Project Details


Infective endocarditis is an uncommon but serious disease, with a
high morbidity and mortality. Because of its seriousness, and
because of the high prevalence of some of its presumed risk
factors, e.g., mitral valve prolapse and dental procedures,
considerable effort and resources are expended on antibiotic
prophylaxis intended to prevent its occurrence. In order to determine the validity of the assumptions about risk
factors which underly the recommendations for these
interventions, a case-control study is planned in the Delaware
Valley. 300 hospitalized incident cases of endocarditis will be
identified and matched by age and sex to a community control
group. This comparison will be used to investigate host risk
factors for endocarditis, especially mitral value prolapse. Then,
for those cases with one of the more common cardiac lesions as
host risk factors, a second control subject will be selected,
matched for age, sex, and that particular cardiac lesion. This
second comparison is expected to involve 150 of the cases and 150
new controls. This comparison will be used to determine whether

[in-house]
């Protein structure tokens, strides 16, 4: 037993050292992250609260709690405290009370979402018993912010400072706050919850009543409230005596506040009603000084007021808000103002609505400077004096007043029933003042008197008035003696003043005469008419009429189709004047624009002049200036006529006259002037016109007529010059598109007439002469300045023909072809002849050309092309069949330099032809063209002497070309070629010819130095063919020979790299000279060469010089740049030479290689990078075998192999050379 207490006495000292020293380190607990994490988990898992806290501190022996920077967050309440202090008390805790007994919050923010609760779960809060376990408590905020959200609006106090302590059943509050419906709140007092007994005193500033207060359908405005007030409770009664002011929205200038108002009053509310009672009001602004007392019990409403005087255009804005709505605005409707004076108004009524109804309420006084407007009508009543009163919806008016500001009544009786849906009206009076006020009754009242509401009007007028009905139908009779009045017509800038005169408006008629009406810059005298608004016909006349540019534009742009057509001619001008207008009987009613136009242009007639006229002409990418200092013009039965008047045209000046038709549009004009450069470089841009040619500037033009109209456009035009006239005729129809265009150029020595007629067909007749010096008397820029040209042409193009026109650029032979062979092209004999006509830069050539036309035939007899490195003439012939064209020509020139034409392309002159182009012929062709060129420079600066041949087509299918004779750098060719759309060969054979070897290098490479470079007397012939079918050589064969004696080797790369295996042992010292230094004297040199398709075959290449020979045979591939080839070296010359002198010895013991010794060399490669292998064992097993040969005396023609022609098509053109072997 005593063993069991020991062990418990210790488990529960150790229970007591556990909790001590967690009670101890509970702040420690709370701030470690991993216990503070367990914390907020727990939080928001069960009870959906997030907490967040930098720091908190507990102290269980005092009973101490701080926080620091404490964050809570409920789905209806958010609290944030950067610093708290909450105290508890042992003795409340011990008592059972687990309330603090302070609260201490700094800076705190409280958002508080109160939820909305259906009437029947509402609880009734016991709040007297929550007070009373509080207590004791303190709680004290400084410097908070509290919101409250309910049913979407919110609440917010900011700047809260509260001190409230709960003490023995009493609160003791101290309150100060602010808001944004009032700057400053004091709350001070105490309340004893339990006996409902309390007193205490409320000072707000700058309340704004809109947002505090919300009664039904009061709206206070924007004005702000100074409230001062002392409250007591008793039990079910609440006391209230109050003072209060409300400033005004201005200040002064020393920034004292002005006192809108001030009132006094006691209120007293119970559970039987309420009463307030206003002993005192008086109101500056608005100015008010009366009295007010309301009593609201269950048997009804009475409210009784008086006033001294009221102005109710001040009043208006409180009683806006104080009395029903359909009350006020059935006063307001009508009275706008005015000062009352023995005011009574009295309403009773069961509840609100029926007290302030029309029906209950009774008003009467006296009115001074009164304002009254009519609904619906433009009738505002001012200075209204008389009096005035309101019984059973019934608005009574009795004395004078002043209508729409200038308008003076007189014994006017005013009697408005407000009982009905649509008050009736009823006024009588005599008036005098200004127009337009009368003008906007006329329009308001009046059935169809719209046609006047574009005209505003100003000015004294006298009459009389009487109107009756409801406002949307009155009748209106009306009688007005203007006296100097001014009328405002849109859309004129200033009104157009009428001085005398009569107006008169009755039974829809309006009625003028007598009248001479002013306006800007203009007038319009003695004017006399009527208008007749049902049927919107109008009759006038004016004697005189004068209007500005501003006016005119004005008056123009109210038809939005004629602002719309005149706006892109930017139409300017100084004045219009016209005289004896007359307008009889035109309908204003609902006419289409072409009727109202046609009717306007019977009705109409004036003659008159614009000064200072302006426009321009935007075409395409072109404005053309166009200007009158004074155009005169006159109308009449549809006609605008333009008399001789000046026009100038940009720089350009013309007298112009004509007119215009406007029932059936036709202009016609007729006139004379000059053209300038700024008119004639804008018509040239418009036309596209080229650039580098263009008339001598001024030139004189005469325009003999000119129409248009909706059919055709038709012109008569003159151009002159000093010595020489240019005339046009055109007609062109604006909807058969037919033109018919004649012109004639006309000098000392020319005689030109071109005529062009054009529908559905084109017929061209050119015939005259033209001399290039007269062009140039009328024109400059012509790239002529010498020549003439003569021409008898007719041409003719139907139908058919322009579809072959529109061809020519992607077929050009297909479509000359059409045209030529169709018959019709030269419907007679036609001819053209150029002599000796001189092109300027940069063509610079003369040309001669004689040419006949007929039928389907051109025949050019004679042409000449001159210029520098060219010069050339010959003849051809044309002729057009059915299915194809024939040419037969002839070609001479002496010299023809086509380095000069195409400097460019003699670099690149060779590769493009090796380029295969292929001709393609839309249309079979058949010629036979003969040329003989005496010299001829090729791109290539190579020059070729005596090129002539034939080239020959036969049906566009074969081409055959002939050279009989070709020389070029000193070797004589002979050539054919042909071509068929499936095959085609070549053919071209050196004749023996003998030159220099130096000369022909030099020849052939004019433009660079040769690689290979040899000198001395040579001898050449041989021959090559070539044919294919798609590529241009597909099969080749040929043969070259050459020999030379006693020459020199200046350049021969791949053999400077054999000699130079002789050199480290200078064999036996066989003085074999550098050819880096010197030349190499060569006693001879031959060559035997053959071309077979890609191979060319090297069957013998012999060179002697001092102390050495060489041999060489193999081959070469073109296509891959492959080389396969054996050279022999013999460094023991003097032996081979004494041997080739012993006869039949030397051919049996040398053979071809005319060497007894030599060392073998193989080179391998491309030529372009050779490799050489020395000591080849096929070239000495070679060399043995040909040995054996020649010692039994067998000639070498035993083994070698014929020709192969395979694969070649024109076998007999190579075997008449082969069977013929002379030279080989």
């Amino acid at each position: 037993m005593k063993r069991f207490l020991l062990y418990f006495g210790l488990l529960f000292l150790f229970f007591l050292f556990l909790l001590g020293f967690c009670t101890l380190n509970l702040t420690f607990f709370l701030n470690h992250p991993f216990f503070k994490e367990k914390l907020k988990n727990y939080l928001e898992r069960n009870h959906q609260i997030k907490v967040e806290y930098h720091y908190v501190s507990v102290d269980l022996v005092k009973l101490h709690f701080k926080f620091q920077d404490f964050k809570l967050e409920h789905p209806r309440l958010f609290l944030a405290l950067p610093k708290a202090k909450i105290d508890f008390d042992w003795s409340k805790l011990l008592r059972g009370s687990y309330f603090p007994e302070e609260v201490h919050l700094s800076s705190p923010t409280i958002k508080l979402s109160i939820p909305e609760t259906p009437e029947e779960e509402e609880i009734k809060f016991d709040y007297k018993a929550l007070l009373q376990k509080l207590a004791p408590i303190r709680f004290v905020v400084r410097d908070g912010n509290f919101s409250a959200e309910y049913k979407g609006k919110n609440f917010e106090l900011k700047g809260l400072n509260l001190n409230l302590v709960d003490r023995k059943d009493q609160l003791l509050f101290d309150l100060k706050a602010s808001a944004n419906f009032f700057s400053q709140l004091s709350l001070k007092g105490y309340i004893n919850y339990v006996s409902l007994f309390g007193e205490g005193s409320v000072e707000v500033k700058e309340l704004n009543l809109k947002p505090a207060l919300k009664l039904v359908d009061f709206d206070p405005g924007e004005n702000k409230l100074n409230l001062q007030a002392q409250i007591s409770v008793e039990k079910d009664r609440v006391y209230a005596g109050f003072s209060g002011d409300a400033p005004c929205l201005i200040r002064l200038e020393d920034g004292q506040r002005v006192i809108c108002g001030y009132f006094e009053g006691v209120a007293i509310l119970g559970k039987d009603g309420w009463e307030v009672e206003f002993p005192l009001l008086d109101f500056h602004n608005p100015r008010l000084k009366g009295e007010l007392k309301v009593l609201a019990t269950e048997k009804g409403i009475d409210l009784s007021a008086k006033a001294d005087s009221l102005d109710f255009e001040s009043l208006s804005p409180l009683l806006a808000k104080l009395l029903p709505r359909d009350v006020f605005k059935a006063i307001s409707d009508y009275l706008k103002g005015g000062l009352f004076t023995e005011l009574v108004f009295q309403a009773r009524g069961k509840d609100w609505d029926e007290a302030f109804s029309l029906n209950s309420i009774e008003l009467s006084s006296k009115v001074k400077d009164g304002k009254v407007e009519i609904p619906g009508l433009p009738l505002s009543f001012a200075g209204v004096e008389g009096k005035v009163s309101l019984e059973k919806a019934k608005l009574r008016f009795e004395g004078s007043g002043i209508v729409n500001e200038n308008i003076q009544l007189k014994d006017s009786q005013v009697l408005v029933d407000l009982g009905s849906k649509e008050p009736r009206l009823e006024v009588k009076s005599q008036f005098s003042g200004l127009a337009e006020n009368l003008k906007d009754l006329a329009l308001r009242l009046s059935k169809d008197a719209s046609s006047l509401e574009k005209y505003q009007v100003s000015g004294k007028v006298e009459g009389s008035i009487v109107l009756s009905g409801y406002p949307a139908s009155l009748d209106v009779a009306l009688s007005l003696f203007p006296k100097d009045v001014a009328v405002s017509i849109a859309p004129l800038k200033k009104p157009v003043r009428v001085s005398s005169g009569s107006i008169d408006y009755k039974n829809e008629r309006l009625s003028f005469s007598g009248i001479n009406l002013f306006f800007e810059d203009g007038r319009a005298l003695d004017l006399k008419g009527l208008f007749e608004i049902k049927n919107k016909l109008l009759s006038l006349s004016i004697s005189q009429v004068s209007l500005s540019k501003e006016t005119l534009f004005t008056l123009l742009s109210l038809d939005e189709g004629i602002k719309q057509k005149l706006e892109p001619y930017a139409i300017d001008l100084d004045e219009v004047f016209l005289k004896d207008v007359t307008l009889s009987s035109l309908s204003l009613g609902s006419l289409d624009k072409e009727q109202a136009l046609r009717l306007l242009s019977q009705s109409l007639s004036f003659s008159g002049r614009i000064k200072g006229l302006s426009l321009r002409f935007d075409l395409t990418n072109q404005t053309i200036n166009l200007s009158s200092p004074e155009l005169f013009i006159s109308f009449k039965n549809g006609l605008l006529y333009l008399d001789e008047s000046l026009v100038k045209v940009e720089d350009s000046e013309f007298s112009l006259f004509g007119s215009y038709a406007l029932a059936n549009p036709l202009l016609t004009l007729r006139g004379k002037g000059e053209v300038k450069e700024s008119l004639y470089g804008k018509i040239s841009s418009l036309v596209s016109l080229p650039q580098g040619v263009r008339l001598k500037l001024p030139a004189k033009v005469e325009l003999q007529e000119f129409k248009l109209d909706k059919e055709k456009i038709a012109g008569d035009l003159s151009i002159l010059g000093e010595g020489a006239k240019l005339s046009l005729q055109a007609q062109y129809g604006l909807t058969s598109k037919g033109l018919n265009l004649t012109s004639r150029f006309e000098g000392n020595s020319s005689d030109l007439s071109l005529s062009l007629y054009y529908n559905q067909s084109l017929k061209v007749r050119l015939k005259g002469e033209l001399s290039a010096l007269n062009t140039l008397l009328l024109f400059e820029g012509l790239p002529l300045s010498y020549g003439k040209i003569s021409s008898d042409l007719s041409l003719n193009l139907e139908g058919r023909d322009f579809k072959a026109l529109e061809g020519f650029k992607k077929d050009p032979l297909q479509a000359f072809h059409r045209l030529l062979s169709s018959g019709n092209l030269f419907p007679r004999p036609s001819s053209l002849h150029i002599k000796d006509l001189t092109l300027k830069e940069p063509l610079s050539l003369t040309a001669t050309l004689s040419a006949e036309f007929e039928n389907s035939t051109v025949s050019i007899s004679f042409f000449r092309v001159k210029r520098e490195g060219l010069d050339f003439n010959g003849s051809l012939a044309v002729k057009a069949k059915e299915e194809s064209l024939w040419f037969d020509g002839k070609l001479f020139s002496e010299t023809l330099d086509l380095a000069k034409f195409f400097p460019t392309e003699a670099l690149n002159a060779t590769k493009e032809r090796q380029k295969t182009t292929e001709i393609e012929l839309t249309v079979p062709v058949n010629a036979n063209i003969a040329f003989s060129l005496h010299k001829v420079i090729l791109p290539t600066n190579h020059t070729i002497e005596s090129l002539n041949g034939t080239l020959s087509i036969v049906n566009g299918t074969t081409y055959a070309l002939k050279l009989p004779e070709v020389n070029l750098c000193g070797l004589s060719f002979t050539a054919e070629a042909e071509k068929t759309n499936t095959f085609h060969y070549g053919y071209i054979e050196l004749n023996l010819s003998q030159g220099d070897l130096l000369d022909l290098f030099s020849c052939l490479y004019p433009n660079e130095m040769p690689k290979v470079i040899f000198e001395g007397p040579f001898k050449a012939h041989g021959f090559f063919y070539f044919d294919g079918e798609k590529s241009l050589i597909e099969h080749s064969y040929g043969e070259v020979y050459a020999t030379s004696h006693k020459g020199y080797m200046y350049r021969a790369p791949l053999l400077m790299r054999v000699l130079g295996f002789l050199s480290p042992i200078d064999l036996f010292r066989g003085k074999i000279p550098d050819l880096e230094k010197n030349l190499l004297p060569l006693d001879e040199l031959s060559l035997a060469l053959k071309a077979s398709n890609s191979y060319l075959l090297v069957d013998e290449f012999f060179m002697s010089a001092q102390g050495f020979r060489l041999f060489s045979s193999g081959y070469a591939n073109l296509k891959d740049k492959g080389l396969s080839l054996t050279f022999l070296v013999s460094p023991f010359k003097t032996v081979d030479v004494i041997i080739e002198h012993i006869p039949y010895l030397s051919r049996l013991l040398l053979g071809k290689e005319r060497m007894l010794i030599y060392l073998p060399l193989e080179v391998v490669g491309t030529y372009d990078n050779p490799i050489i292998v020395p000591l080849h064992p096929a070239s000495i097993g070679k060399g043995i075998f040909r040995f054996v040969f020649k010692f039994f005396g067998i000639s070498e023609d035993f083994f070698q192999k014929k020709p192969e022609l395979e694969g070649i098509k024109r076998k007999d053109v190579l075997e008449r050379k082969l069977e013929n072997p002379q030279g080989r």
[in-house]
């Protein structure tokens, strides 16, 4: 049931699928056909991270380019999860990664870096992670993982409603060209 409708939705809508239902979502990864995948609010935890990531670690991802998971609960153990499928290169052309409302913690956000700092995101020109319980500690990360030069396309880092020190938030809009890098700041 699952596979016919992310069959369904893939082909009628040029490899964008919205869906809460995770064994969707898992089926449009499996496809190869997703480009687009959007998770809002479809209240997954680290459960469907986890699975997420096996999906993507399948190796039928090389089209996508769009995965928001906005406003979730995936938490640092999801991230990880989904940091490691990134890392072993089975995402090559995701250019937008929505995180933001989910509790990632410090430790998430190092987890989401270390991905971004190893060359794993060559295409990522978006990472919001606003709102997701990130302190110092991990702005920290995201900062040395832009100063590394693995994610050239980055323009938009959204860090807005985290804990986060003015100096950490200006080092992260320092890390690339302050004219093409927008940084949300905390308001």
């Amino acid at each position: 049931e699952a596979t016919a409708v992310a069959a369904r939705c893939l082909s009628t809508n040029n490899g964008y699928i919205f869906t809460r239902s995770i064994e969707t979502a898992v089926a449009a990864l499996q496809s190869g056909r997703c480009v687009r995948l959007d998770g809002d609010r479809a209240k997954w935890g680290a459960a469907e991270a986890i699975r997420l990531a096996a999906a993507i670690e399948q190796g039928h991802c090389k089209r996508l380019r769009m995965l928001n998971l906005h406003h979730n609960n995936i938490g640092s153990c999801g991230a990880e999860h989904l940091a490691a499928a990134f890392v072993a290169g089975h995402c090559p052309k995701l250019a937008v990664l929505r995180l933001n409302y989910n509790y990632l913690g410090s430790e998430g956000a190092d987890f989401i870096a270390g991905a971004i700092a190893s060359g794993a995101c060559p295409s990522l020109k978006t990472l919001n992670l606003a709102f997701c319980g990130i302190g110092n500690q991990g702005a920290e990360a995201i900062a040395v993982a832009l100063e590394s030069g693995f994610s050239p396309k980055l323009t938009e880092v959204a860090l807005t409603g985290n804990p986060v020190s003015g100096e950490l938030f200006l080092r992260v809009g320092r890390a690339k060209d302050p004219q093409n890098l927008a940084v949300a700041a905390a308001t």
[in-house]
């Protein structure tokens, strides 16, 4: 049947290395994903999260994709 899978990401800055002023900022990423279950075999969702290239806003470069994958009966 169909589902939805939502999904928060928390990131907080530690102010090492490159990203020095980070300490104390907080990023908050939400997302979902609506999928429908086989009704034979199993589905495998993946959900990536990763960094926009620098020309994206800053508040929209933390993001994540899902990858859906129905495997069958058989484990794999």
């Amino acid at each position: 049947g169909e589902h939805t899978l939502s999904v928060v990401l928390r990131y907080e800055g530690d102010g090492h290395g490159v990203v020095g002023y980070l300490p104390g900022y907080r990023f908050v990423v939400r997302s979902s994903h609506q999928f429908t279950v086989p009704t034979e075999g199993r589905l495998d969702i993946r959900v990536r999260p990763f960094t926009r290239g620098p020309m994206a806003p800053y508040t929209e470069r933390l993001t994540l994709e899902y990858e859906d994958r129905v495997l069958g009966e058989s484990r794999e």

certain antecedent procedures which might increase the risk of
bacteremia, especially dental procedures, are in fact risk factors
for developing endocarditis. All subjects will undergo a
structured interview to obtain information on both host factors
and procedures which could represent risk factors for
endocarditis, and their medical and dental records will be
reviewed for additional information and for validation of the
interview data. Univariate analyses, including calculation of odds ratios and
confidence intervals, will be followed by stratification and
multiple logistic regression, enabling us to evaluate the relative
importance of each variable as a risk factor. With this approach,
we should be able to shed additional light on risk factors for this
important and relatively unstudied disease. The current list of
indications for antibiotic prophylaxis can then be refined,
eliminating indications that are not true risk factors and adding
others that are. Resources now being spent on prophylaxis can
then be better focused.
Effective start/end date9/1/878/31/91


  • National Institutes of Health
  • National Institutes of Health
  • National Institutes of Health


  • Medicine(all)

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